Ironically they called it Green Lane. Buses roared past the door, every day but Sunday.
Around the corner was the railway station with trains to London which left every hour or so. I’d go to school by train.
We still had the blackout material up, a thick ugly curtain that muffled sound, and the worst of the river damp. The sitting room’s bow-window filtered light enough most days to reach the dining table covered by a faded plush table-cloth that reached the floor. That’s where my baby brother played, shoving matchboxes across the oriental carpet. I slept on a trundle bed in the corner by the fireplace.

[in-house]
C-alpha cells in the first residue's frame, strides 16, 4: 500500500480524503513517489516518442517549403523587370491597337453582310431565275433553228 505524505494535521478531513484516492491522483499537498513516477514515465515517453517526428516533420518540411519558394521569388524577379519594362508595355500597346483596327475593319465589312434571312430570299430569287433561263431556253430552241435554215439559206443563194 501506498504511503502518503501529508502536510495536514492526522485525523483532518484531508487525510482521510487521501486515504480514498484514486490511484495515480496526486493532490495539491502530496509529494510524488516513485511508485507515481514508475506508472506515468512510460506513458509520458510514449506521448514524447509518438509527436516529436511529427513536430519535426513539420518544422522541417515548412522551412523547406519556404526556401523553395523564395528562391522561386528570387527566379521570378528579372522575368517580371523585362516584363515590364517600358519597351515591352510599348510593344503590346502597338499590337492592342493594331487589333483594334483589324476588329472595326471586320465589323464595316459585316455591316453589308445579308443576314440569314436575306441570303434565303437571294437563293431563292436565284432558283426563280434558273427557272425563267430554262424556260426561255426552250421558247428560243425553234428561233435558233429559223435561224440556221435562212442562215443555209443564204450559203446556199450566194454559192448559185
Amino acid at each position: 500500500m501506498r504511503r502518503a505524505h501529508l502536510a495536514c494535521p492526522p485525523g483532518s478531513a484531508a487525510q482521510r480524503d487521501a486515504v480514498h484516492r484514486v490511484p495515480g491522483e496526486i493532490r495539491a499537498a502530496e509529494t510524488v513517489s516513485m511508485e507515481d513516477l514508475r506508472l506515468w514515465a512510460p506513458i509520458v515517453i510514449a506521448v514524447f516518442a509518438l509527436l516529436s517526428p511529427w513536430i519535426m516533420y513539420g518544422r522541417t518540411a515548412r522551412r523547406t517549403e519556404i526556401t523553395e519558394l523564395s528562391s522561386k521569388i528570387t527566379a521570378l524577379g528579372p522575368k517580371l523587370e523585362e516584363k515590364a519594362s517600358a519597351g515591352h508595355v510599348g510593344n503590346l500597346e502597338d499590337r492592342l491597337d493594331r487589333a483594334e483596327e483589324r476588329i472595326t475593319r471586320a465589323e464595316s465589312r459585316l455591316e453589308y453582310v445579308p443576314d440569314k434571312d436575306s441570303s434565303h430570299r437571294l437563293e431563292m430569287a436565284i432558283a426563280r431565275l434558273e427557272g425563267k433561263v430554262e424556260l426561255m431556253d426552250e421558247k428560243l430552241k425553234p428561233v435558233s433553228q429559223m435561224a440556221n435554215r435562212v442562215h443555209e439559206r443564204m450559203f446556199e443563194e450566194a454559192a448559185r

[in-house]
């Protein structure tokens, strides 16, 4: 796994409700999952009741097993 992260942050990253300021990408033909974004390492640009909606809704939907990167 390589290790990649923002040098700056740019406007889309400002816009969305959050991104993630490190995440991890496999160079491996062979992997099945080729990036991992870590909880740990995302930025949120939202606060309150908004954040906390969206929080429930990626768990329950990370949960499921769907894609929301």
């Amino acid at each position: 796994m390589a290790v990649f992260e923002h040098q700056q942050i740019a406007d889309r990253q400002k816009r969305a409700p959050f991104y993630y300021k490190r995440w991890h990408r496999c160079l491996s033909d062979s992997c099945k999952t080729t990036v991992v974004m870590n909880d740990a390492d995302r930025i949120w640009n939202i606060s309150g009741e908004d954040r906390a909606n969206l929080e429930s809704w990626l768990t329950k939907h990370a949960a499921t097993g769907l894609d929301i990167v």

Granny’s bedroom was at the top of the stairs, and Mummy had the back room with my brother’s cot in the corner. Tight enough quarters, but better than the convent where I’d shared a dormitory with thirteen others. I was lucky to be at home. I hadn’t yet begun the trials of adolescence, the war was over. Peace was very new. I had just drawn the house across the street in pencil, which Mummy gave to the owner. Ambitious dreams still to come.